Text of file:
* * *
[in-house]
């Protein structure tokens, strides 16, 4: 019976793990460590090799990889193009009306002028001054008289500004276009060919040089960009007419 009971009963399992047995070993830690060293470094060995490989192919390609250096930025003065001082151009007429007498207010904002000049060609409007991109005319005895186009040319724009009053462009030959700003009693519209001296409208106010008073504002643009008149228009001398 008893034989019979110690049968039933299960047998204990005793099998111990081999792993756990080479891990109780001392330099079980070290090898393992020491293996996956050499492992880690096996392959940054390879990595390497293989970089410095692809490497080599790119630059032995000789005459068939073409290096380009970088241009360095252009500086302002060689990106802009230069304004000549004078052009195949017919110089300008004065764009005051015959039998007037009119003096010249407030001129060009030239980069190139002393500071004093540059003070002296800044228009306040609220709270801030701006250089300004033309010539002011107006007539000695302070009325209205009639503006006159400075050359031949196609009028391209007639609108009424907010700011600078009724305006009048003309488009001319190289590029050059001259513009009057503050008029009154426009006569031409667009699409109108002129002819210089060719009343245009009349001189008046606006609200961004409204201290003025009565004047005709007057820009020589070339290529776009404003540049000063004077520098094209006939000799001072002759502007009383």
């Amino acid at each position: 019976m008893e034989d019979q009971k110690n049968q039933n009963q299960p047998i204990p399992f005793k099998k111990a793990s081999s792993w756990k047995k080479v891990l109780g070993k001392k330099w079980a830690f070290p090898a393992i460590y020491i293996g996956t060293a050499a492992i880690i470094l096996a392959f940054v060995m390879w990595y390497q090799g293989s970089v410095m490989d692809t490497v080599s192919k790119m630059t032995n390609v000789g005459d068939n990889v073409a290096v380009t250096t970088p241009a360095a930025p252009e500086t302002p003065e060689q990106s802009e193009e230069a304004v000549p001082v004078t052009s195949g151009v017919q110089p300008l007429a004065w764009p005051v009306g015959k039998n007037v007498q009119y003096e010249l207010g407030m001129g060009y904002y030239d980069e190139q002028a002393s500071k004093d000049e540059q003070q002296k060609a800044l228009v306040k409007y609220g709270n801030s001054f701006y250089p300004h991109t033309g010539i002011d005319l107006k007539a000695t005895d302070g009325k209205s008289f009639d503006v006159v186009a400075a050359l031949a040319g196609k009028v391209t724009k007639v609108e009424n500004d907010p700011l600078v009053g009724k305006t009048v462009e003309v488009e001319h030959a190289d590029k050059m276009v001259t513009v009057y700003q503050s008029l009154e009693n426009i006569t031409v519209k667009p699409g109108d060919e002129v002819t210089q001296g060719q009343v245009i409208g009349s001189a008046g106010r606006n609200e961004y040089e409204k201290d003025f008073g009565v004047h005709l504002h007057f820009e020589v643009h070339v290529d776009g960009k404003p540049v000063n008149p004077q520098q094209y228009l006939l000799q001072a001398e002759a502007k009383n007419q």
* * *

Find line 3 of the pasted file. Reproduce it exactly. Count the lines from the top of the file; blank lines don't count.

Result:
């Amino acid at each position: 019976m008893e034989d019979q009971k110690n049968q039933n009963q299960p047998i204990p399992f005793k099998k111990a793990s081999s792993w756990k047995k080479v891990l109780g070993k001392k330099w079980a830690f070290p090898a393992i460590y020491i293996g996956t060293a050499a492992i880690i470094l096996a392959f940054v060995m390879w990595y390497q090799g293989s970089v410095m490989d692809t490497v080599s192919k790119m630059t032995n390609v000789g005459d068939n990889v073409a290096v380009t250096t970088p241009a360095a930025p252009e500086t302002p003065e060689q990106s802009e193009e230069a304004v000549p001082v004078t052009s195949g151009v017919q110089p300008l007429a004065w764009p005051v009306g015959k039998n007037v007498q009119y003096e010249l207010g407030m001129g060009y904002y030239d980069e190139q002028a002393s500071k004093d000049e540059q003070q002296k060609a800044l228009v306040k409007y609220g709270n801030s001054f701006y250089p300004h991109t033309g010539i002011d005319l107006k007539a000695t005895d302070g009325k209205s008289f009639d503006v006159v186009a400075a050359l031949a040319g196609k009028v391209t724009k007639v609108e009424n500004d907010p700011l600078v009053g009724k305006t009048v462009e003309v488009e001319h030959a190289d590029k050059m276009v001259t513009v009057y700003q503050s008029l009154e009693n426009i006569t031409v519209k667009p699409g109108d060919e002129v002819t210089q001296g060719q009343v245009i409208g009349s001189a008046g106010r606006n609200e961004y040089e409204k201290d003025f008073g009565v004047h005709l504002h007057f820009e020589v643009h070339v290529d776009g960009k404003p540049v000063n008149p004077q520098q094209y228009l006939l000799q001072a001398e002759a502007k009383n007419q």